Wiggle wires are a super fun way to make texture on pottery. You can get wiggle wires from pottery suppliers or make your own by stretching out springs (get the springs at the hardware store or by taking apart a ballpoint pen). One technique that I especially love is using a wiggle wire to cut… Read More »
Wheel Throwing Techniques
For some people, throwing clay on the potter's wheel can be addictive. If you are one of those people, you have come to the right place. Here, professional studio potters provide instruction as well as inspiration for anyone wanting to learn, improve and master wheel throwing techniques. Browse these articles and videos for helpful information such topics as altering wheel thrown vessels or trimming large platters with complex rims.
And, if you haven't already, be sure to download your free copy of Five Great Pottery Wheel Throwing Techniques: Tips on Throwing Complex Pottery Forms Using Basic Throwing Skills, which includes detailed well-illustrated, step-by-step pottery making projects by nationally known potters, teachers and workshop presenters.
One of the biggest challenges when learning to throw is often getting the clay at the base of the pot up into the form. Not overcoming this challenge results in tons of clay to trim off in the trimming stage and or a clunky heavy pot. With pitchers, this heaviness can be a real… Read More »
Making multiples is a common and challenging endeavor for potters. To successfully accomplish this task, you need to have a well considered plan of attack. Sean O’Connell figured out a great system for making multiples when he was the “Salad Days” resident at Watershed Center for the Ceramic Arts. In this residency, he had to… Read More »
I have always made my lids for jars in the typical thrown-and-trimmed-upside-down-bowl method so when I saw Mark Peters demonstrate his less-common lid-making method, it was pretty exciting and really got my wheels turning (so to speak). Mark is a master of thinking outside the box when it comes to making pots, and developed this… Read More »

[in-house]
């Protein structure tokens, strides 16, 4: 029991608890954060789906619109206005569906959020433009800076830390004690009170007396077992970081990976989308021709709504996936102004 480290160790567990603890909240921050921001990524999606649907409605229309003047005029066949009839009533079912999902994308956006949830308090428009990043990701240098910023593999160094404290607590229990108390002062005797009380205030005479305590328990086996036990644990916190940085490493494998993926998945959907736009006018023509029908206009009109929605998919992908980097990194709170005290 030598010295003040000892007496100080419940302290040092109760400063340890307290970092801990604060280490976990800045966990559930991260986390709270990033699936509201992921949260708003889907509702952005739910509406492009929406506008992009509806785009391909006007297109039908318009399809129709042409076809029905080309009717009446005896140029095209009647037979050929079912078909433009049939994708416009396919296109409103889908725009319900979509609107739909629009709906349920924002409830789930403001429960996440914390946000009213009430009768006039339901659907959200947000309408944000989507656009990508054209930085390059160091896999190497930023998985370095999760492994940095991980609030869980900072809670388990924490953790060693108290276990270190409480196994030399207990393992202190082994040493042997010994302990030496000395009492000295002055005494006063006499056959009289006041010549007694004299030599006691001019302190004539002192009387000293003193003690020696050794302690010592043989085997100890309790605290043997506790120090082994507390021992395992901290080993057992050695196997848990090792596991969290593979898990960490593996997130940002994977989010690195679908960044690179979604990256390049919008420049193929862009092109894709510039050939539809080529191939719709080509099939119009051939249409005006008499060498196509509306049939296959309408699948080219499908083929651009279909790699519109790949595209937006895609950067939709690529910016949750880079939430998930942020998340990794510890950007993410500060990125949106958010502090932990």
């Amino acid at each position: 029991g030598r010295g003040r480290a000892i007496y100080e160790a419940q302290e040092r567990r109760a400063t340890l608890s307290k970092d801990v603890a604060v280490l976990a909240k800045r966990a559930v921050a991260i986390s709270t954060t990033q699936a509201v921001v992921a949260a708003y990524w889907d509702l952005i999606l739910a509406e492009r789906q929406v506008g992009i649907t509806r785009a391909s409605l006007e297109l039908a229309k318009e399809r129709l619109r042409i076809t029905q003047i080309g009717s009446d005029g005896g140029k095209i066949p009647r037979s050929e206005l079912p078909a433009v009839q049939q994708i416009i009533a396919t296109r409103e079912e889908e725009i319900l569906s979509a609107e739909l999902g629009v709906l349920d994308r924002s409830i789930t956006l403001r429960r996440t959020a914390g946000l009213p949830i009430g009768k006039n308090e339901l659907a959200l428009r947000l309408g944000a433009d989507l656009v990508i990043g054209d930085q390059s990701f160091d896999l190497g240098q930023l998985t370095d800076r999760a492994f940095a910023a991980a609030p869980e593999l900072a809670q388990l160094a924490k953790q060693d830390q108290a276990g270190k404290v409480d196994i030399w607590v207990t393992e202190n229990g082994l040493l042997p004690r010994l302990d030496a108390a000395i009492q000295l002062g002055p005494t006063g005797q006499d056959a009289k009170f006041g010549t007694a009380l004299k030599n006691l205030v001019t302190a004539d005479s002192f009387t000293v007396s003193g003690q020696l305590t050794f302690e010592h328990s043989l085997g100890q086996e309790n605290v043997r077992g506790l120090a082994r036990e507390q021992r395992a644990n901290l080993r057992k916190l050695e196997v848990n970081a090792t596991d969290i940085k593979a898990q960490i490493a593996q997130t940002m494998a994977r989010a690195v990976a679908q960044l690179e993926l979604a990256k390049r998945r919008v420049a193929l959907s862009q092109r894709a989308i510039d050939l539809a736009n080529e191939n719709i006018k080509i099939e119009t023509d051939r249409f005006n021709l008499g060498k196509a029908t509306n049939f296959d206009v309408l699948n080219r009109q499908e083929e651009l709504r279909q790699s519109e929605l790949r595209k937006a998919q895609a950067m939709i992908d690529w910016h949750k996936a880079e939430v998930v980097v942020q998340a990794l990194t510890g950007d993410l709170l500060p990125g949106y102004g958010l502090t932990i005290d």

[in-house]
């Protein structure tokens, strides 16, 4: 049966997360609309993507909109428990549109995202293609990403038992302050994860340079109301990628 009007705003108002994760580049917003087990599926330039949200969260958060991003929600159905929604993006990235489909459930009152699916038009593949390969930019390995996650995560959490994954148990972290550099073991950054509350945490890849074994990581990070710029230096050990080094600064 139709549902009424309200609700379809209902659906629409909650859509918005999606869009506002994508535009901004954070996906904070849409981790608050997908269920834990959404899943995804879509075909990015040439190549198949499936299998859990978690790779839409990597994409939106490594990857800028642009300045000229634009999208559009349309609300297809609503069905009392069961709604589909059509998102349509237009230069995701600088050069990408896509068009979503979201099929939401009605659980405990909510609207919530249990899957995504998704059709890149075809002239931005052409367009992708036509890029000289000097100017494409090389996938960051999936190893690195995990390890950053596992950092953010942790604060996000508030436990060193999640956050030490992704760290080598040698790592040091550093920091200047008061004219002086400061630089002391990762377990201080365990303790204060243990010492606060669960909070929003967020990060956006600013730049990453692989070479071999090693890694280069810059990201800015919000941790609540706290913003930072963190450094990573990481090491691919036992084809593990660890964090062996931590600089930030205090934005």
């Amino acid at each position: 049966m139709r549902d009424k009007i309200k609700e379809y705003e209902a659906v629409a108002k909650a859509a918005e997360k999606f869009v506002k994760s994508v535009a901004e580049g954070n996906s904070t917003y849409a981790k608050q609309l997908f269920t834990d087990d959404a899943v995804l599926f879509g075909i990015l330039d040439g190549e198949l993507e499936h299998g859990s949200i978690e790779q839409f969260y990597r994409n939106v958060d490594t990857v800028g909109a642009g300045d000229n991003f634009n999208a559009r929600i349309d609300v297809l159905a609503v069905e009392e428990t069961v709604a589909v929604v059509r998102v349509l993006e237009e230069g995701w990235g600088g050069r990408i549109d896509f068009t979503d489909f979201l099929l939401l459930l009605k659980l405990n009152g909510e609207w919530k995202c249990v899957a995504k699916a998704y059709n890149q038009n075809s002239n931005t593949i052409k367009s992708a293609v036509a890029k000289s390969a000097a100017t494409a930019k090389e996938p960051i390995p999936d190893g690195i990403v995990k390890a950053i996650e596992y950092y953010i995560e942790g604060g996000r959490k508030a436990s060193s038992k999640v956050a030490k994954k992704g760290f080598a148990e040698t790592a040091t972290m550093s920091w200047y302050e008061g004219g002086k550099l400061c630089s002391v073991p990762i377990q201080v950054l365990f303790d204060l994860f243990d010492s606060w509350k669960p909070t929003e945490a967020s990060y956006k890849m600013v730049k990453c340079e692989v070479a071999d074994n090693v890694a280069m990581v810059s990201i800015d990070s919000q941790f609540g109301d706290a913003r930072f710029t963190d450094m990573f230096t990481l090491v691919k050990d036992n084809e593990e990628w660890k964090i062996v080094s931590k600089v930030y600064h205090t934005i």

I haven’t made a jar in a while and when I saw Bill Wilkey’s article in the November/December 2014 issue of Pottery Making Illustrated, I remembered how much I enjoy making them. It is a fun exercise to make two-part pieces and find ways to make the components hang together visually. Bill’s jars do… Read More »
We all have them – bowls on countertops, shelves, or dressers that catch our keys, jewelry, or spare change. But as makers of handmade pottery, we have the ability to make them more special than the average knick knack bowl picked up at the local big box store. And what better way to make something… Read More »
Throwing large plate forms is tricky because it can be hard to master centering and spreading the clay out wide enough without either knocking it off center, or getting water trapped underneath. Then there are S-cracks. If you don’t take steps to prevent those, you might be devastated when your plate comes out of the… Read More »
A few years ago a friend of mine had us over for dinner and served one of the most delicious dishes I had ever had. It was a tagine (traditional Moroccan dish named after the ceramic pot it is cooked in) and my mouth waters just thinking of it. Since my husband is an excellent… Read More »
Throwing bottomless pots and adding slab bases is a great way to play around with shapes other than round – without a thrown bottom you are free to alter the pot into any old shape. In this post, an excerpt from his book Throwing, Richard Phethean shows how he makes an asymmetric bowl. I… Read More »
We have posted a few videos on Ceramic Arts Daily over the years of artists using image transfer techniques on clay in one way or another. But until filming Forrest Lesch-Middelton’s DVD Volumetric Image Transfer on Pottery, I had never seen anyonetransfer imagery to the inside of a wheel thrown bowl. In today’s post,… Read More »